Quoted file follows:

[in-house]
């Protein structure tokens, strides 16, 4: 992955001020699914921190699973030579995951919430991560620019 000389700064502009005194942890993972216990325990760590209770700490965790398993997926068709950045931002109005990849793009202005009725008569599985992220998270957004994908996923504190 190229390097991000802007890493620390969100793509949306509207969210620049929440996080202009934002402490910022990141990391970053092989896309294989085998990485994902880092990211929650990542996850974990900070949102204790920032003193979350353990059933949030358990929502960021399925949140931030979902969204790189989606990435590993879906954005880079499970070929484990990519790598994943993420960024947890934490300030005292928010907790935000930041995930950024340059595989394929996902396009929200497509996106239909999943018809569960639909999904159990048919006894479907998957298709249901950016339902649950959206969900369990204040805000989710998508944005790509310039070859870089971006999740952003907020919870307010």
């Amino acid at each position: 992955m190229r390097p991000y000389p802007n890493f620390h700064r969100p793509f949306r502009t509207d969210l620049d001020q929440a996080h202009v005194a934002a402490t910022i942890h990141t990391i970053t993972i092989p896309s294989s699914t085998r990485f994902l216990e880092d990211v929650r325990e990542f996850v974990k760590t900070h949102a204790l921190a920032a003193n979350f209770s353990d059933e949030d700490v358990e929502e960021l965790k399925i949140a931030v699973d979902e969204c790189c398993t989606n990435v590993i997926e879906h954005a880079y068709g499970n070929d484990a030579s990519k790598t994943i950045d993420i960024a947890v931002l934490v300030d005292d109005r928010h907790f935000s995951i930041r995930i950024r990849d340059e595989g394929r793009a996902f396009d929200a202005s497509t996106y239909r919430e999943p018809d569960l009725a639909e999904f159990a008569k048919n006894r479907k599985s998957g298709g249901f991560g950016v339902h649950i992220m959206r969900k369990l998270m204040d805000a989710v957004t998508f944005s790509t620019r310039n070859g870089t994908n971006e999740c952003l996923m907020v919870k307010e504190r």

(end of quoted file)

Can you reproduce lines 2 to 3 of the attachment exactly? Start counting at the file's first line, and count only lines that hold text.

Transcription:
């Protein structure tokens, strides 16, 4: 992955001020699914921190699973030579995951919430991560620019 000389700064502009005194942890993972216990325990760590209770700490965790398993997926068709950045931002109005990849793009202005009725008569599985992220998270957004994908996923504190 190229390097991000802007890493620390969100793509949306509207969210620049929440996080202009934002402490910022990141990391970053092989896309294989085998990485994902880092990211929650990542996850974990900070949102204790920032003193979350353990059933949030358990929502960021399925949140931030979902969204790189989606990435590993879906954005880079499970070929484990990519790598994943993420960024947890934490300030005292928010907790935000930041995930950024340059595989394929996902396009929200497509996106239909999943018809569960639909999904159990048919006894479907998957298709249901950016339902649950959206969900369990204040805000989710998508944005790509310039070859870089971006999740952003907020919870307010």
């Amino acid at each position: 992955m190229r390097p991000y000389p802007n890493f620390h700064r969100p793509f949306r502009t509207d969210l620049d001020q929440a996080h202009v005194a934002a402490t910022i942890h990141t990391i970053t993972i092989p896309s294989s699914t085998r990485f994902l216990e880092d990211v929650r325990e990542f996850v974990k760590t900070h949102a204790l921190a920032a003193n979350f209770s353990d059933e949030d700490v358990e929502e960021l965790k399925i949140a931030v699973d979902e969204c790189c398993t989606n990435v590993i997926e879906h954005a880079y068709g499970n070929d484990a030579s990519k790598t994943i950045d993420i960024a947890v931002l934490v300030d005292d109005r928010h907790f935000s995951i930041r995930i950024r990849d340059e595989g394929r793009a996902f396009d929200a202005s497509t996106y239909r919430e999943p018809d569960l009725a639909e999904f159990a008569k048919n006894r479907k599985s998957g298709g249901f991560g950016v339902h649950i992220m959206r969900k369990l998270m204040d805000a989710v957004t998508f944005s790509t620019r310039n070859g870089t994908n971006e999740c952003l996923m907020v919870k307010e504190r």